During the summer of 1968, I took a leave of absence to obtain my Ph.D. at UCLA, in California. Prior to leaving, I applied for and received a lifetime California Standard Teaching Credential to teach Drama in Junior College. That was to be my fallback position, even though I never used it. While establishing residency, I started acting professionally. I stayed in California.
Most of these things came out of left field (as Steve would say). Creating forks in the road that were not in a plan. Which way to go? One, or the other? I chose to stay in California and pursue professional acting. I gave up educational theatre. What would have happened if I had obtained my Ph.D. in theatre history and returned to Gainesville, Georgia? I have often wondered. Now, many years later (51, to be exact), I am returning to something I started in the first place – something I loved and cherished. I loved teaching. I got excited when a motivated student appeared in one of my classes. Most students were not motivated. I did not have the energy to get an unmotivated student excited about learning. That was an art form and not easy to do. If I tried and succeeded, a new group was around the corner. Ugh.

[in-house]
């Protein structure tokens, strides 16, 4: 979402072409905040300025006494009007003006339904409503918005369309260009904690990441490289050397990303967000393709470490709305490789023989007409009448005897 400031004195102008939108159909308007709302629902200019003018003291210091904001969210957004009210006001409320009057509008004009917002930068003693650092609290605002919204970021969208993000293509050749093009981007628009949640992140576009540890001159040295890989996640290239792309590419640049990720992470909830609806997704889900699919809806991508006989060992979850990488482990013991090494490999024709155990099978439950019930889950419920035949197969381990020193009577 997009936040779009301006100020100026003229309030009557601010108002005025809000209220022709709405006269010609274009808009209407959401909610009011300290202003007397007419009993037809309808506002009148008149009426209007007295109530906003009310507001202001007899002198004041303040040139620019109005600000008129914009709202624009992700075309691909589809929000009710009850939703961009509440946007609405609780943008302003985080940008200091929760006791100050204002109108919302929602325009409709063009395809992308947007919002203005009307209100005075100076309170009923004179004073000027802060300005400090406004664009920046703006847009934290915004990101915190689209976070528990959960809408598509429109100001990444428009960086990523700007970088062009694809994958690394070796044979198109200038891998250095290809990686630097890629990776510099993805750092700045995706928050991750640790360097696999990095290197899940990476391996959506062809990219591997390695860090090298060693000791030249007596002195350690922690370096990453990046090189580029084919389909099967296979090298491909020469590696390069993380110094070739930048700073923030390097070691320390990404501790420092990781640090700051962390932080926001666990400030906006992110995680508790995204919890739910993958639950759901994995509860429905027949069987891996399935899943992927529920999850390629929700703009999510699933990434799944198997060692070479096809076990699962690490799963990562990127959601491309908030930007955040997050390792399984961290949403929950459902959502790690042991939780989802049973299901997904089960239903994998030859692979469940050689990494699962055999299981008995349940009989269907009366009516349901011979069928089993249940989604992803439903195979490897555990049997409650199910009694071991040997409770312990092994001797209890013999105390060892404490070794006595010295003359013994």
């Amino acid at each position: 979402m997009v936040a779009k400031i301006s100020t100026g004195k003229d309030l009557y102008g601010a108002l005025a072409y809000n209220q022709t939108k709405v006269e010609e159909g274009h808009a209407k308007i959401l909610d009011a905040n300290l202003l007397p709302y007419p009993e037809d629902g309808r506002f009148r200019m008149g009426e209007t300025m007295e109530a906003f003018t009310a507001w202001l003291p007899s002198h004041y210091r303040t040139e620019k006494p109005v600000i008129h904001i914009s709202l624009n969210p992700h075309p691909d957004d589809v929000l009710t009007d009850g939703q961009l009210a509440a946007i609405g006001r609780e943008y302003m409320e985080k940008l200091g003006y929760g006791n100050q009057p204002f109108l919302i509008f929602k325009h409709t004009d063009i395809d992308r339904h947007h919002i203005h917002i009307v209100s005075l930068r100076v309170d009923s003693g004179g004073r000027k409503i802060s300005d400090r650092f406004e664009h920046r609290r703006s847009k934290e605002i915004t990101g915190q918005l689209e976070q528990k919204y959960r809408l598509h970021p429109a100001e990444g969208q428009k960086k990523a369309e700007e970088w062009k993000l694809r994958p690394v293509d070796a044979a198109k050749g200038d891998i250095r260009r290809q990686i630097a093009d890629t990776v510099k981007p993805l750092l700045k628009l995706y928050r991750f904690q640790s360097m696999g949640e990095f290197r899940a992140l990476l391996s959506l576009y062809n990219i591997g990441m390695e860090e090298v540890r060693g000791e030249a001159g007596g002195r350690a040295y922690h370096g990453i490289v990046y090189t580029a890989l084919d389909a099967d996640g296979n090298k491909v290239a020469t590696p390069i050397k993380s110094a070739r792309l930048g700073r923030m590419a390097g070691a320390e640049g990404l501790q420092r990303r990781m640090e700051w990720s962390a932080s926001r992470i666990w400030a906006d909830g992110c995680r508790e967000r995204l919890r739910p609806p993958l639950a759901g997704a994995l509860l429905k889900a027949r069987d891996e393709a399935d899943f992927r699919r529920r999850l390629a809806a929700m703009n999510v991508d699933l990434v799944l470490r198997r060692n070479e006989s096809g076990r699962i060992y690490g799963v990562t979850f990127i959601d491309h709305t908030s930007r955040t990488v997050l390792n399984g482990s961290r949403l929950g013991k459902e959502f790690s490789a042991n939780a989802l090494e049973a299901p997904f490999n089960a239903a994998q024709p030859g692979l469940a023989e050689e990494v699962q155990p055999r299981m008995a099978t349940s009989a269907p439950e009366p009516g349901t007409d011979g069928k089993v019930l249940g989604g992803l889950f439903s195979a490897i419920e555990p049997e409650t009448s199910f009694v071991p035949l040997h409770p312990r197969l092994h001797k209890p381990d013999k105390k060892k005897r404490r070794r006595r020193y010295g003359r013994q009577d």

Well, here I go, again, back to basics. That begs the question: how should I frame this? What makes a good teacher? Patience? Persistence? Encouragement? Thinking back, I remember Miss Bessie (2nd grade, strict, impatient). Miss Dent (3rd grade, strict, impatient). Jane Hulsey (GHS, strict, mean, bossy). Miss Turner (GHS, unfair, vindictive). Dr. Popovich (UGA, strict, vindictive). I can still see these people in my mind’s eye. I can remember specific situations with each one. Negative experiences, not positive. Needless to say, I don’t want to be “strict”, “impatient, mean, or bossy. My best teachers, the people who made a profound impact on my life, weren’t in that profession: Patricia McLaine, Hadidjah Lamas, Ira Progoff. Profound, patient, loving, and healing.
Forget making plans. Or, at least, have plans as a back-up position. Plans have your back. Life happens. That said, I need to make a plan as to how to teach English to a French person. Hmmm. Teaching English grammar to an unmotivated English-speaking person is one thing; teaching English to a French native is another. All tips are appreciated.
These photos are more for me than you. Nice memories that help clarify my thinking.